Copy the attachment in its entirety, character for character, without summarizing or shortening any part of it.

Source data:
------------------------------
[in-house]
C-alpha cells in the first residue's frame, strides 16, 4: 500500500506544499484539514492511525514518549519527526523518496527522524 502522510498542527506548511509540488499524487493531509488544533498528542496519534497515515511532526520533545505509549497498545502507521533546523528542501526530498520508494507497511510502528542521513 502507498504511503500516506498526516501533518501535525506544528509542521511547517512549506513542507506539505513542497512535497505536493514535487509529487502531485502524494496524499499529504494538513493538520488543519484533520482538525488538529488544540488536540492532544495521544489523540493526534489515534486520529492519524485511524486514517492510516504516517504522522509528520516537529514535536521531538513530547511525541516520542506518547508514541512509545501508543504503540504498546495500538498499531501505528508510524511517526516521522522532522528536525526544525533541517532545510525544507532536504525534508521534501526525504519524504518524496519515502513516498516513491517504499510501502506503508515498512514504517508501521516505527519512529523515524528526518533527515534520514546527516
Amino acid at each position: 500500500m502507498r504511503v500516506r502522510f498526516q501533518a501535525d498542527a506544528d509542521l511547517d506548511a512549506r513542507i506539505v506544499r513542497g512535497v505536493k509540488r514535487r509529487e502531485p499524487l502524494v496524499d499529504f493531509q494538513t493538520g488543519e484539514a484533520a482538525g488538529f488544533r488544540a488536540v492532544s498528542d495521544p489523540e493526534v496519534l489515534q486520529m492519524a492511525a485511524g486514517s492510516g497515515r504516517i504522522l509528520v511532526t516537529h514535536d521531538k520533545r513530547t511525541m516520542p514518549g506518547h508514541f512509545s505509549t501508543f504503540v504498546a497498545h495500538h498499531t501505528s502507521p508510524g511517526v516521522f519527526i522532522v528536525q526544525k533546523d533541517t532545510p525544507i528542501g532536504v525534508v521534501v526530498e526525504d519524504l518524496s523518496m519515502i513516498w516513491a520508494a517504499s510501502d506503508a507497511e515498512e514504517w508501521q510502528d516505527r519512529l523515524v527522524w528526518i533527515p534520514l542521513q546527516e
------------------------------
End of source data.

[in-house]
C-alpha cells in the first residue's frame, strides 16, 4: 500500500506544499484539514492511525514518549519527526523518496527522524 502522510498542527506548511509540488499524487493531509488544533498528542496519534497515515511532526520533545505509549497498545502507521533546523528542501526530498520508494507497511510502528542521513 502507498504511503500516506498526516501533518501535525506544528509542521511547517512549506513542507506539505513542497512535497505536493514535487509529487502531485502524494496524499499529504494538513493538520488543519484533520482538525488538529488544540488536540492532544495521544489523540493526534489515534486520529492519524485511524486514517492510516504516517504522522509528520516537529514535536521531538513530547511525541516520542506518547508514541512509545501508543504503540504498546495500538498499531501505528508510524511517526516521522522532522528536525526544525533541517532545510525544507532536504525534508521534501526525504519524504518524496519515502513516498516513491517504499510501502506503508515498512514504517508501521516505527519512529523515524528526518533527515534520514546527516
Amino acid at each position: 500500500m502507498r504511503v500516506r502522510f498526516q501533518a501535525d498542527a506544528d509542521l511547517d506548511a512549506r513542507i506539505v506544499r513542497g512535497v505536493k509540488r514535487r509529487e502531485p499524487l502524494v496524499d499529504f493531509q494538513t493538520g488543519e484539514a484533520a482538525g488538529f488544533r488544540a488536540v492532544s498528542d495521544p489523540e493526534v496519534l489515534q486520529m492519524a492511525a485511524g486514517s492510516g497515515r504516517i504522522l509528520v511532526t516537529h514535536d521531538k520533545r513530547t511525541m516520542p514518549g506518547h508514541f512509545s505509549t501508543f504503540v504498546a497498545h495500538h498499531t501505528s502507521p508510524g511517526v516521522f519527526i522532522v528536525q526544525k533546523d533541517t532545510p525544507i528542501g532536504v525534508v521534501v526530498e526525504d519524504l518524496s523518496m519515502i513516498w516513491a520508494a517504499s510501502d506503508a507497511e515498512e514504517w508501521q510502528d516505527r519512529l523515524v527522524w528526518i533527515p534520514l542521513q546527516e